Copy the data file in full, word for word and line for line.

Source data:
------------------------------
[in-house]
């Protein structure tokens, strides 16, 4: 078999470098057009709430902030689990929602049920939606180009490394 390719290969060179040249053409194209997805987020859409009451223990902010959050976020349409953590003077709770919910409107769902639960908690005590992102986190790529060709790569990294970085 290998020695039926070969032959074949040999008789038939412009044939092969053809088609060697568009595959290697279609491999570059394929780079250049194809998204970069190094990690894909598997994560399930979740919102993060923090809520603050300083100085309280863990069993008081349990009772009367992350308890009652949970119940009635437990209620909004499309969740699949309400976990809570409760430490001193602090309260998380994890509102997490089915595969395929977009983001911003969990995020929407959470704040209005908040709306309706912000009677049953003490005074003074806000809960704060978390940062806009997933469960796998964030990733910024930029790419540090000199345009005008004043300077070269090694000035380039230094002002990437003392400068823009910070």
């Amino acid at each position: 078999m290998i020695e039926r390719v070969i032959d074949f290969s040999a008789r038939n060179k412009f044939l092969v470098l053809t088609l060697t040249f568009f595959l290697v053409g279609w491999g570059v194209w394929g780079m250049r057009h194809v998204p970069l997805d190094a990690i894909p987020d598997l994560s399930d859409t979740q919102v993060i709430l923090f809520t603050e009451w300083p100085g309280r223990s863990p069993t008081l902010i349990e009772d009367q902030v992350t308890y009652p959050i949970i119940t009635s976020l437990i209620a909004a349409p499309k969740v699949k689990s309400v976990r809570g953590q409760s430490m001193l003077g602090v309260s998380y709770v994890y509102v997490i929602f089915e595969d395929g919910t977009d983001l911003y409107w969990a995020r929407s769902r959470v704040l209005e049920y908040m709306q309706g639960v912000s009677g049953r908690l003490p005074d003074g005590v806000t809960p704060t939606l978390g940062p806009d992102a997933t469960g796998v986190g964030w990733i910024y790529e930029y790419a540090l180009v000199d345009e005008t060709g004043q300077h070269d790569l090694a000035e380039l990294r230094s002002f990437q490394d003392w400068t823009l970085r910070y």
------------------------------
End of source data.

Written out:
[in-house]
């Protein structure tokens, strides 16, 4: 078999470098057009709430902030689990929602049920939606180009490394 390719290969060179040249053409194209997805987020859409009451223990902010959050976020349409953590003077709770919910409107769902639960908690005590992102986190790529060709790569990294970085 290998020695039926070969032959074949040999008789038939412009044939092969053809088609060697568009595959290697279609491999570059394929780079250049194809998204970069190094990690894909598997994560399930979740919102993060923090809520603050300083100085309280863990069993008081349990009772009367992350308890009652949970119940009635437990209620909004499309969740699949309400976990809570409760430490001193602090309260998380994890509102997490089915595969395929977009983001911003969990995020929407959470704040209005908040709306309706912000009677049953003490005074003074806000809960704060978390940062806009997933469960796998964030990733910024930029790419540090000199345009005008004043300077070269090694000035380039230094002002990437003392400068823009910070």
């Amino acid at each position: 078999m290998i020695e039926r390719v070969i032959d074949f290969s040999a008789r038939n060179k412009f044939l092969v470098l053809t088609l060697t040249f568009f595959l290697v053409g279609w491999g570059v194209w394929g780079m250049r057009h194809v998204p970069l997805d190094a990690i894909p987020d598997l994560s399930d859409t979740q919102v993060i709430l923090f809520t603050e009451w300083p100085g309280r223990s863990p069993t008081l902010i349990e009772d009367q902030v992350t308890y009652p959050i949970i119940t009635s976020l437990i209620a909004a349409p499309k969740v699949k689990s309400v976990r809570g953590q409760s430490m001193l003077g602090v309260s998380y709770v994890y509102v997490i929602f089915e595969d395929g919910t977009d983001l911003y409107w969990a995020r929407s769902r959470v704040l209005e049920y908040m709306q309706g639960v912000s009677g049953r908690l003490p005074d003074g005590v806000t809960p704060t939606l978390g940062p806009d992102a997933t469960g796998v986190g964030w990733i910024y790529e930029y790419a540090l180009v000199d345009e005008t060709g004043q300077h070269d790569l090694a000035e380039l990294r230094s002002f990437q490394d003392w400068t823009l970085r910070y």